Having identified the two largest contributors to CO2 emissions from the time period, we thought that it would be beneficial to chart out the trends of these 10 countries across the years covered in the data. Below we have included a line chart to help visualize the variation in emissions. Further in accordance with Shneiderman’s (1996) ideas on how giving a visualization a details-on-demand function can help minimize the user’s interaction with irrelevant data, in this visualization you may hover over each of the lines to access statistics specific to each year.
When looking at this graph, the first thing that again immediately stands out is that the United States and China are significantly higher than the other eight countries presented; however, while the United States (along with the other countries lower on the list) remain relatively constant across the time period, China starts off relatively high but continues to ramp up dramatically until it dwarfs even the US in CO2 production.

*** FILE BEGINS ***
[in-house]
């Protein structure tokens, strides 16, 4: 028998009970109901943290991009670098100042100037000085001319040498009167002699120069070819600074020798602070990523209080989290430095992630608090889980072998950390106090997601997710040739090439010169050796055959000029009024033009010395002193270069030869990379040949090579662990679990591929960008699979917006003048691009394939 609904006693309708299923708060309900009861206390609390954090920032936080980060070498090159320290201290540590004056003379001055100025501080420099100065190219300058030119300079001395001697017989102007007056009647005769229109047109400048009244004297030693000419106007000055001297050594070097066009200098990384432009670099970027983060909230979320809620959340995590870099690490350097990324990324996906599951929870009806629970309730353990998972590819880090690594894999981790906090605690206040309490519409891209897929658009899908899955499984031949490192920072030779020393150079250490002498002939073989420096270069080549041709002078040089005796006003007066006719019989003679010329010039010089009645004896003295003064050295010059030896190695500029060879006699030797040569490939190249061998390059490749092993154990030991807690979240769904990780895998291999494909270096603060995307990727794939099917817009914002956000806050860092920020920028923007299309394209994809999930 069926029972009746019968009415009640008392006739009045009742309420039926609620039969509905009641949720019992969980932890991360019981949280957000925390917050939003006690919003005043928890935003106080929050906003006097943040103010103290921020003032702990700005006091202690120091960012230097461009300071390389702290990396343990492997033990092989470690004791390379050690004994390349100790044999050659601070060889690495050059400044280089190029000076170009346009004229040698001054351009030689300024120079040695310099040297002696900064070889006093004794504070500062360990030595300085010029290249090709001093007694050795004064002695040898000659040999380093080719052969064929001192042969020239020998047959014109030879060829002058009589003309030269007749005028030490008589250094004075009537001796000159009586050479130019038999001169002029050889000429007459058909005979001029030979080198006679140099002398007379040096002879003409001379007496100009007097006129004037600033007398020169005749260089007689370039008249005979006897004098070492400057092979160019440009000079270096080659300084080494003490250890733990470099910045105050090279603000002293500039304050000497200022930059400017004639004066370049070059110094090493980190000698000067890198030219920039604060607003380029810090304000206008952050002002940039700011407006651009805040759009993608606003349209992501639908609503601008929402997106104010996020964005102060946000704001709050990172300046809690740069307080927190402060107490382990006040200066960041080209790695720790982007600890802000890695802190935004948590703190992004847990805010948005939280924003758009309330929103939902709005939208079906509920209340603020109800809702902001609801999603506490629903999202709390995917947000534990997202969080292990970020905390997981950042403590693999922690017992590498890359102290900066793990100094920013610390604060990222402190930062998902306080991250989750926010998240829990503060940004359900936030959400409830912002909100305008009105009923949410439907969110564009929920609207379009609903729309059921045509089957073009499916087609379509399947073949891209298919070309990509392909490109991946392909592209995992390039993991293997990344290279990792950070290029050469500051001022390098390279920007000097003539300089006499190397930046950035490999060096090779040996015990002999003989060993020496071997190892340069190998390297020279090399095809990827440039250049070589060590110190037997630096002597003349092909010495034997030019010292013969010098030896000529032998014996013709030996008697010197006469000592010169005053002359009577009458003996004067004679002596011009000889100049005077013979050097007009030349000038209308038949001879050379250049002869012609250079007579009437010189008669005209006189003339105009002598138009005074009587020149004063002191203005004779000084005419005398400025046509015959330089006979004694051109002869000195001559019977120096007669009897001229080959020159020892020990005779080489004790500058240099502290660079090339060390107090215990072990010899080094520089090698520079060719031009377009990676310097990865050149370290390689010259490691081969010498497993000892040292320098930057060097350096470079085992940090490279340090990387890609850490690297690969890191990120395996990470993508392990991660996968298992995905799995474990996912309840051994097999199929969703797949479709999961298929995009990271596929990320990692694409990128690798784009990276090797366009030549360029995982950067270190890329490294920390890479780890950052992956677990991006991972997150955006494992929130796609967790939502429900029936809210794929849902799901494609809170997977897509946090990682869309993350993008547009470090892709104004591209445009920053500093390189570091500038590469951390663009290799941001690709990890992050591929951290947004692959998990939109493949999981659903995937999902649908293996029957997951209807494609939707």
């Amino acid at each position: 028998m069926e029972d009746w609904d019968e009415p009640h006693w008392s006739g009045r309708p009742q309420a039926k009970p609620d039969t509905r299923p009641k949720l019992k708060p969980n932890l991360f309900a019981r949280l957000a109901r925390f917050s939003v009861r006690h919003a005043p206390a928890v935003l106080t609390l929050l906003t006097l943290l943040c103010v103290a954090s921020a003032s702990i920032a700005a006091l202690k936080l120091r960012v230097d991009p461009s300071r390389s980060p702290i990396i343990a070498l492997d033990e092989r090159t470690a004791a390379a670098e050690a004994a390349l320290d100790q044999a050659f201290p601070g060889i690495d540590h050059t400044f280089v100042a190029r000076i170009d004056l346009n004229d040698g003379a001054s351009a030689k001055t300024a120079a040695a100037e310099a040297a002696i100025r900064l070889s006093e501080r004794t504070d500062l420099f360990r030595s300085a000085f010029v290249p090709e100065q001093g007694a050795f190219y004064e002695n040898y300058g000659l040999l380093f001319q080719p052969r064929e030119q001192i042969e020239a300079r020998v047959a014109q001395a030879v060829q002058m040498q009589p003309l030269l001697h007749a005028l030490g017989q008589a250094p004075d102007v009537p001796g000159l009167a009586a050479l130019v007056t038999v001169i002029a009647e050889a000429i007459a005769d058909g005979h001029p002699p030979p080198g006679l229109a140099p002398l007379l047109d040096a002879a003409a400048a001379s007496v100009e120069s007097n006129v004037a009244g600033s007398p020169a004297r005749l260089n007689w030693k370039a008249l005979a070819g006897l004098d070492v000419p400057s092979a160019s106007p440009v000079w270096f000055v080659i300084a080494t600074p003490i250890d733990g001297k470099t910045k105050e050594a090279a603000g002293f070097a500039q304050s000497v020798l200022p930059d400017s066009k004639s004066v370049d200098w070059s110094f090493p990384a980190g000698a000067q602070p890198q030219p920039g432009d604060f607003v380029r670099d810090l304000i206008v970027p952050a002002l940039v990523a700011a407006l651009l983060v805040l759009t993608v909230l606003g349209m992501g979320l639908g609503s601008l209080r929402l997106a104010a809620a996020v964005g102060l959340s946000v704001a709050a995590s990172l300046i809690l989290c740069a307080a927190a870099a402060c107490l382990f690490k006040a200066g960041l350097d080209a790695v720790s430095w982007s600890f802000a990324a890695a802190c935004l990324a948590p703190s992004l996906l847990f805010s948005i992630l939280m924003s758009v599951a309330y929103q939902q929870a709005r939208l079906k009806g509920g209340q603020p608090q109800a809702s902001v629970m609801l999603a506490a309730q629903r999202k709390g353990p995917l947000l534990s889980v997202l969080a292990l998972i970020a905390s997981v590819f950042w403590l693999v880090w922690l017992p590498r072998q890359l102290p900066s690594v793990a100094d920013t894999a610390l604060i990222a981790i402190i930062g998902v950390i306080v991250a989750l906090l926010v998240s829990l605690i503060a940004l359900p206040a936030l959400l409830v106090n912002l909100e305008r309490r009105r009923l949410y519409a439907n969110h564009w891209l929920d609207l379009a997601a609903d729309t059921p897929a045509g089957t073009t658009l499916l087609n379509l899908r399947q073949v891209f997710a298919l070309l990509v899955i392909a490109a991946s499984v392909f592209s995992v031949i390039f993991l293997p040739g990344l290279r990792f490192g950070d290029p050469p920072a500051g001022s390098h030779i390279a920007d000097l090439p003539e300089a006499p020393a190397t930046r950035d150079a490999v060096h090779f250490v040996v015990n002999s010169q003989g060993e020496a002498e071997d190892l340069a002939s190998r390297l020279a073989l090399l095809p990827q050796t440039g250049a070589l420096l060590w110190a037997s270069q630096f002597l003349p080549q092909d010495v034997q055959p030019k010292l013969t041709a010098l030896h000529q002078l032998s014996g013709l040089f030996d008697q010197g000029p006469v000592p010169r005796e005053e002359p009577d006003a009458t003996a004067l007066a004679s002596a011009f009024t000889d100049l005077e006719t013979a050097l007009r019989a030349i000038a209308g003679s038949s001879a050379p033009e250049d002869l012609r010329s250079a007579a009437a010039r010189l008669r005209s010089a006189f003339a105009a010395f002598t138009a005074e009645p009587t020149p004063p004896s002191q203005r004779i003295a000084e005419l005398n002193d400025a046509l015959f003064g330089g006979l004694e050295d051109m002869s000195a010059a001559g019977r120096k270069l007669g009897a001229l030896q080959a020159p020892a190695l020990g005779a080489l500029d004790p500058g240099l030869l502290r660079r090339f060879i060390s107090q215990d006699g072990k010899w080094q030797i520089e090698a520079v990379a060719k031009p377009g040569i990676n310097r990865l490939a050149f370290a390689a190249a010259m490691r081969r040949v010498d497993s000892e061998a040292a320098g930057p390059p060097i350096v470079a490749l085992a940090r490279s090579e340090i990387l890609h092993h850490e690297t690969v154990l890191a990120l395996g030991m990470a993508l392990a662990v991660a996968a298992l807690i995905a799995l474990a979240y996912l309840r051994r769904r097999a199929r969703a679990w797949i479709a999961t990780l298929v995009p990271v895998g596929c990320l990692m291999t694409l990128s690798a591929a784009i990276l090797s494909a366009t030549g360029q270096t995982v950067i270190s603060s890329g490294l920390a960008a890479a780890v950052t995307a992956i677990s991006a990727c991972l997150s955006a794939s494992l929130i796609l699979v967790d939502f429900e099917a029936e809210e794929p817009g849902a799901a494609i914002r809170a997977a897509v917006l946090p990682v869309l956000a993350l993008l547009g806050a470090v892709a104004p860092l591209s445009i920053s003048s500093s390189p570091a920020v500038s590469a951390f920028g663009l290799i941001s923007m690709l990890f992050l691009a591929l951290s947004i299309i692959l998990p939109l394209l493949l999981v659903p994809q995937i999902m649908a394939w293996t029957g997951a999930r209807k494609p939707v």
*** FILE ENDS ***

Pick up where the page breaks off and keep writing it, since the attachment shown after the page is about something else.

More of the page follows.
At this point, the trends in CO2 emissions were becoming clearer:
- 67.3% of CO2 emissions in the 2000’s came from the top 10 producing countries
- Of these 10 countries, the United States and China are far greater producers than any of the other countries
- China in particular had a sharp increase in CO2 emissions from 2000–2010
Now it seemed that in order to fully understand the trend in global CO2 levels we would need to dig into the specifics of emissions in the United States and China, and in particular to look for the reason behind China’s massive spike in emissions.
Emissions in the US and China
In our visualisation we used different colors to encode our data to distinguish the changes between the U.S. and China over the decade from 2000 to 2010. This is to support the preattentive attributes of the user’s perception (Few, 2005).